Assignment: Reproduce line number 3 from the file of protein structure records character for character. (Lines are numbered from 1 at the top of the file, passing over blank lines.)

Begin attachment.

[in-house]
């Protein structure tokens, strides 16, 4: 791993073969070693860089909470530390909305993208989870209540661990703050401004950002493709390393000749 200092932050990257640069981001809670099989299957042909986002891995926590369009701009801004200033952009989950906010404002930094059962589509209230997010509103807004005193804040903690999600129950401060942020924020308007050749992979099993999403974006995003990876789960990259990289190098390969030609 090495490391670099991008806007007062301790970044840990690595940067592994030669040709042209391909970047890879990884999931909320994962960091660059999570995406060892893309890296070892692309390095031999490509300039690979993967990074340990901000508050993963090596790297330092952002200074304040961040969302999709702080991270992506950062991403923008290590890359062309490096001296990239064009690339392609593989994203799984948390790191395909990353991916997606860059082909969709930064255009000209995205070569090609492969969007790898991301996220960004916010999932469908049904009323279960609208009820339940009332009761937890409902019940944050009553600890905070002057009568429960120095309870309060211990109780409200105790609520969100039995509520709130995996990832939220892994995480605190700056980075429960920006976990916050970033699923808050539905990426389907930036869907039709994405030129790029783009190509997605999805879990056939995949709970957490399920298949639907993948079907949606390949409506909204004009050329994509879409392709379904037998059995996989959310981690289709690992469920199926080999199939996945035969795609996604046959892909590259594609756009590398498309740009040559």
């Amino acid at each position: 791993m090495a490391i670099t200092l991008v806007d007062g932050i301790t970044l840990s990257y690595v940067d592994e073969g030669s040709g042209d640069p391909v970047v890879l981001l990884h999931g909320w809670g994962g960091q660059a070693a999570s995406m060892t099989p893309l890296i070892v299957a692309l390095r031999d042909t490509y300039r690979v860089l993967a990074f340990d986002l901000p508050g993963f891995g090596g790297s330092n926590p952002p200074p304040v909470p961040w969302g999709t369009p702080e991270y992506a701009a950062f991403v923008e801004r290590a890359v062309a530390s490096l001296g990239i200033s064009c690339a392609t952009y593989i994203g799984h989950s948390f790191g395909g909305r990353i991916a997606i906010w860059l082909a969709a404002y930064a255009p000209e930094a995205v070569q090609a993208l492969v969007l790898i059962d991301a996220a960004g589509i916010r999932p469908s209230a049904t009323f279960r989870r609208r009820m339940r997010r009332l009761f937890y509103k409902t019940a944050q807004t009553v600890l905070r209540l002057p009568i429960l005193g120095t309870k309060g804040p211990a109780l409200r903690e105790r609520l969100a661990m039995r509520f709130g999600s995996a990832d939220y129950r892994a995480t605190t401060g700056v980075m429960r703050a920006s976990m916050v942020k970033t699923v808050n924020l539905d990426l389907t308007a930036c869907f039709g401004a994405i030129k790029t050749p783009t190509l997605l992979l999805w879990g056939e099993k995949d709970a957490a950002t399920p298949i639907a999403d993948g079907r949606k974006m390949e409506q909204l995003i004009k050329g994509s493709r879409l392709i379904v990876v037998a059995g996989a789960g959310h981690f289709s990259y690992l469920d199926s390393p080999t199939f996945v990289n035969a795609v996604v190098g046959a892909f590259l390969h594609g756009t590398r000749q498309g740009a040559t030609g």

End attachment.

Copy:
């Amino acid at each position: 791993m090495a490391i670099t200092l991008v806007d007062g932050i301790t970044l840990s990257y690595v940067d592994e073969g030669s040709g042209d640069p391909v970047v890879l981001l990884h999931g909320w809670g994962g960091q660059a070693a999570s995406m060892t099989p893309l890296i070892v299957a692309l390095r031999d042909t490509y300039r690979v860089l993967a990074f340990d986002l901000p508050g993963f891995g090596g790297s330092n926590p952002p200074p304040v909470p961040w969302g999709t369009p702080e991270y992506a701009a950062f991403v923008e801004r290590a890359v062309a530390s490096l001296g990239i200033s064009c690339a392609t952009y593989i994203g799984h989950s948390f790191g395909g909305r990353i991916a997606i906010w860059l082909a969709a404002y930064a255009p000209e930094a995205v070569q090609a993208l492969v969007l790898i059962d991301a996220a960004g589509i916010r999932p469908s209230a049904t009323f279960r989870r609208r009820m339940r997010r009332l009761f937890y509103k409902t019940a944050q807004t009553v600890l905070r209540l002057p009568i429960l005193g120095t309870k309060g804040p211990a109780l409200r903690e105790r609520l969100a661990m039995r509520f709130g999600s995996a990832d939220y129950r892994a995480t605190t401060g700056v980075m429960r703050a920006s976990m916050v942020k970033t699923v808050n924020l539905d990426l389907t308007a930036c869907f039709g401004a994405i030129k790029t050749p783009t190509l997605l992979l999805w879990g056939e099993k995949d709970a957490a950002t399920p298949i639907a999403d993948g079907r949606k974006m390949e409506q909204l995003i004009k050329g994509s493709r879409l392709i379904v990876v037998a059995g996989a789960g959310h981690f289709s990259y690992l469920d199926s390393p080999t199939f996945v990289n035969a795609v996604v190098g046959a892909f590259l390969h594609g756009t590398r000749q498309g740009a040559t030609g």